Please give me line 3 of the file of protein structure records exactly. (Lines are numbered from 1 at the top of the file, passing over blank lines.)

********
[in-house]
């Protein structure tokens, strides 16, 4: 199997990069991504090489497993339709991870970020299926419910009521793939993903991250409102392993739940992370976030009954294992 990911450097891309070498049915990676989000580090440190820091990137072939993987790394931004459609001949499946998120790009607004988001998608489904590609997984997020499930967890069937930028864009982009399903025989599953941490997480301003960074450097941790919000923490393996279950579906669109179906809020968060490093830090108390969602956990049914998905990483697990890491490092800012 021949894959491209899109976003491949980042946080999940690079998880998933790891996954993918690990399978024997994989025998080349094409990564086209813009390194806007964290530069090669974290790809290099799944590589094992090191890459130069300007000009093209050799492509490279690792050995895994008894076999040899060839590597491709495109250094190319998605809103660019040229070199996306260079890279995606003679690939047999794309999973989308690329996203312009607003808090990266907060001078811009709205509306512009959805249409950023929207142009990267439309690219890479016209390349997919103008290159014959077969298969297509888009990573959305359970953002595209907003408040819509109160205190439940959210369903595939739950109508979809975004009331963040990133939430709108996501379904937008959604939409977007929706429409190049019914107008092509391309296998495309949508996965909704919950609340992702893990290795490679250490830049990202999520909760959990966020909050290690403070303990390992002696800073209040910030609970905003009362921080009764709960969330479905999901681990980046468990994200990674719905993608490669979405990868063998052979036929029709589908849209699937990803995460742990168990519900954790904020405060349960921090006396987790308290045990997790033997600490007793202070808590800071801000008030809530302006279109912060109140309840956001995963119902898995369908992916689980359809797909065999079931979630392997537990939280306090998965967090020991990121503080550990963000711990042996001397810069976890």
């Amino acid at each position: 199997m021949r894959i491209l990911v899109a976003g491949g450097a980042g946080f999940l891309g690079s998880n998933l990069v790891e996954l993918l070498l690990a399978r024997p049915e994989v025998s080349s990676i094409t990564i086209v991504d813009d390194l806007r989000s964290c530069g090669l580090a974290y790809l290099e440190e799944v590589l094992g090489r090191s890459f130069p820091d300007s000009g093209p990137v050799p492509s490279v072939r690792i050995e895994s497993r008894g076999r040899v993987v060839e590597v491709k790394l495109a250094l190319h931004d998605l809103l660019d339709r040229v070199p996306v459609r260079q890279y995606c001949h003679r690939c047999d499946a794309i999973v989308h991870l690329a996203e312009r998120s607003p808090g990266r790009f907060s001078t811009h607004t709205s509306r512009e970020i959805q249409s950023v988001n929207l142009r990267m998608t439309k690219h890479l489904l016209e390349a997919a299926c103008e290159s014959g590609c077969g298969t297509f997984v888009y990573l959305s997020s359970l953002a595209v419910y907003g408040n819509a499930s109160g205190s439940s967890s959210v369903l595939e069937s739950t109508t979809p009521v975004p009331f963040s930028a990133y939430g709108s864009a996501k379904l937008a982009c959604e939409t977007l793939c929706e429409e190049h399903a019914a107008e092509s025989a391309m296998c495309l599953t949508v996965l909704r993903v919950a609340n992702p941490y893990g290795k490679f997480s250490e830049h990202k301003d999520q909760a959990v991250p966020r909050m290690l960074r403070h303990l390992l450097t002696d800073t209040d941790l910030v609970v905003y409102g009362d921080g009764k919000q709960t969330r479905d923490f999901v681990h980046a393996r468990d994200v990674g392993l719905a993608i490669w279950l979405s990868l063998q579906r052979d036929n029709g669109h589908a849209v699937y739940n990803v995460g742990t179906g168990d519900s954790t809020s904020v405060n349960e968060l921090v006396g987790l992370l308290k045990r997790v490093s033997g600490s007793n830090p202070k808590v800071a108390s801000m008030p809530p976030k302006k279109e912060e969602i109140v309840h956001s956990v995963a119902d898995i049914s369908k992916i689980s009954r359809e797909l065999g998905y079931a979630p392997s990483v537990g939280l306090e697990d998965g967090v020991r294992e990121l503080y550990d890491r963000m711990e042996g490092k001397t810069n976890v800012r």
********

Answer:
């Amino acid at each position: 199997m021949r894959i491209l990911v899109a976003g491949g450097a980042g946080f999940l891309g690079s998880n998933l990069v790891e996954l993918l070498l690990a399978r024997p049915e994989v025998s080349s990676i094409t990564i086209v991504d813009d390194l806007r989000s964290c530069g090669l580090a974290y790809l290099e440190e799944v590589l094992g090489r090191s890459f130069p820091d300007s000009g093209p990137v050799p492509s490279v072939r690792i050995e895994s497993r008894g076999r040899v993987v060839e590597v491709k790394l495109a250094l190319h931004d998605l809103l660019d339709r040229v070199p996306v459609r260079q890279y995606c001949h003679r690939c047999d499946a794309i999973v989308h991870l690329a996203e312009r998120s607003p808090g990266r790009f907060s001078t811009h607004t709205s509306r512009e970020i959805q249409s950023v988001n929207l142009r990267m998608t439309k690219h890479l489904l016209e390349a997919a299926c103008e290159s014959g590609c077969g298969t297509f997984v888009y990573l959305s997020s359970l953002a595209v419910y907003g408040n819509a499930s109160g205190s439940s967890s959210v369903l595939e069937s739950t109508t979809p009521v975004p009331f963040s930028a990133y939430g709108s864009a996501k379904l937008a982009c959604e939409t977007l793939c929706e429409e190049h399903a019914a107008e092509s025989a391309m296998c495309l599953t949508v996965l909704r993903v919950a609340n992702p941490y893990g290795k490679f997480s250490e830049h990202k301003d999520q909760a959990v991250p966020r909050m290690l960074r403070h303990l390992l450097t002696d800073t209040d941790l910030v609970v905003y409102g009362d921080g009764k919000q709960t969330r479905d923490f999901v681990h980046a393996r468990d994200v990674g392993l719905a993608i490669w279950l979405s990868l063998q579906r052979d036929n029709g669109h589908a849209v699937y739940n990803v995460g742990t179906g168990d519900s954790t809020s904020v405060n349960e968060l921090v006396g987790l992370l308290k045990r997790v490093s033997g600490s007793n830090p202070k808590v800071a108390s801000m008030p809530p976030k302006k279109e912060e969602i109140v309840h956001s956990v995963a119902d898995i049914s369908k992916i689980s009954r359809e797909l065999g998905y079931a979630p392997s990483v537990g939280l306090e697990d998965g967090v020991r294992e990121l503080y550990d890491r963000m711990e042996g490092k001397t810069n976890v800012r």